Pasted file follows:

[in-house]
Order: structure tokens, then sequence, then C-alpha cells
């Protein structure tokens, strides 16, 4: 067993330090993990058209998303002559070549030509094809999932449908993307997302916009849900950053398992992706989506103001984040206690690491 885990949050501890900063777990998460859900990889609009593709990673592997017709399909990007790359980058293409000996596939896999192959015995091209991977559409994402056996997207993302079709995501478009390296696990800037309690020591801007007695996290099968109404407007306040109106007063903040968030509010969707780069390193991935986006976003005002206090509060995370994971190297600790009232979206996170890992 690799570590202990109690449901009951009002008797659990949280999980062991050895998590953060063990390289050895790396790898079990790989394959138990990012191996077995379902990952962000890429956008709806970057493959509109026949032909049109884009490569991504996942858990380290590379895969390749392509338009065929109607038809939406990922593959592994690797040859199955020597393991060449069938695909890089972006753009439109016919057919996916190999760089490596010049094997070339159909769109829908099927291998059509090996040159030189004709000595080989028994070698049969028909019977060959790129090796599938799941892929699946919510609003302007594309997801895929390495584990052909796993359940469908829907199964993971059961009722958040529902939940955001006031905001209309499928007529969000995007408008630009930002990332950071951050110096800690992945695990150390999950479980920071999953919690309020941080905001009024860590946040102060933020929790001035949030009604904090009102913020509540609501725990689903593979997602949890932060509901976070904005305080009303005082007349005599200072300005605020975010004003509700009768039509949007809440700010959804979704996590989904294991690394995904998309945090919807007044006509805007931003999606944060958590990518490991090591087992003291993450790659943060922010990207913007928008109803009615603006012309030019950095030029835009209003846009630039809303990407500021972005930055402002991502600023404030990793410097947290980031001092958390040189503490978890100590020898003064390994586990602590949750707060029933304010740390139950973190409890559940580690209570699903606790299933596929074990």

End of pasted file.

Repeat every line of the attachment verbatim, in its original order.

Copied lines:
[in-house]
Order: structure tokens, then sequence, then C-alpha cells
């Protein structure tokens, strides 16, 4: 067993330090993990058209998303002559070549030509094809999932449908993307997302916009849900950053398992992706989506103001984040206690690491 885990949050501890900063777990998460859900990889609009593709990673592997017709399909990007790359980058293409000996596939896999192959015995091209991977559409994402056996997207993302079709995501478009390296696990800037309690020591801007007695996290099968109404407007306040109106007063903040968030509010969707780069390193991935986006976003005002206090509060995370994971190297600790009232979206996170890992 690799570590202990109690449901009951009002008797659990949280999980062991050895998590953060063990390289050895790396790898079990790989394959138990990012191996077995379902990952962000890429956008709806970057493959509109026949032909049109884009490569991504996942858990380290590379895969390749392509338009065929109607038809939406990922593959592994690797040859199955020597393991060449069938695909890089972006753009439109016919057919996916190999760089490596010049094997070339159909769109829908099927291998059509090996040159030189004709000595080989028994070698049969028909019977060959790129090796599938799941892929699946919510609003302007594309997801895929390495584990052909796993359940469908829907199964993971059961009722958040529902939940955001006031905001209309499928007529969000995007408008630009930002990332950071951050110096800690992945695990150390999950479980920071999953919690309020941080905001009024860590946040102060933020929790001035949030009604904090009102913020509540609501725990689903593979997602949890932060509901976070904005305080009303005082007349005599200072300005605020975010004003509700009768039509949007809440700010959804979704996590989904294991690394995904998309945090919807007044006509805007931003999606944060958590990518490991090591087992003291993450790659943060922010990207913007928008109803009615603006012309030019950095030029835009209003846009630039809303990407500021972005930055402002991502600023404030990793410097947290980031001092958390040189503490978890100590020898003064390994586990602590949750707060029933304010740390139950973190409890559940580690209570699903606790299933596929074990």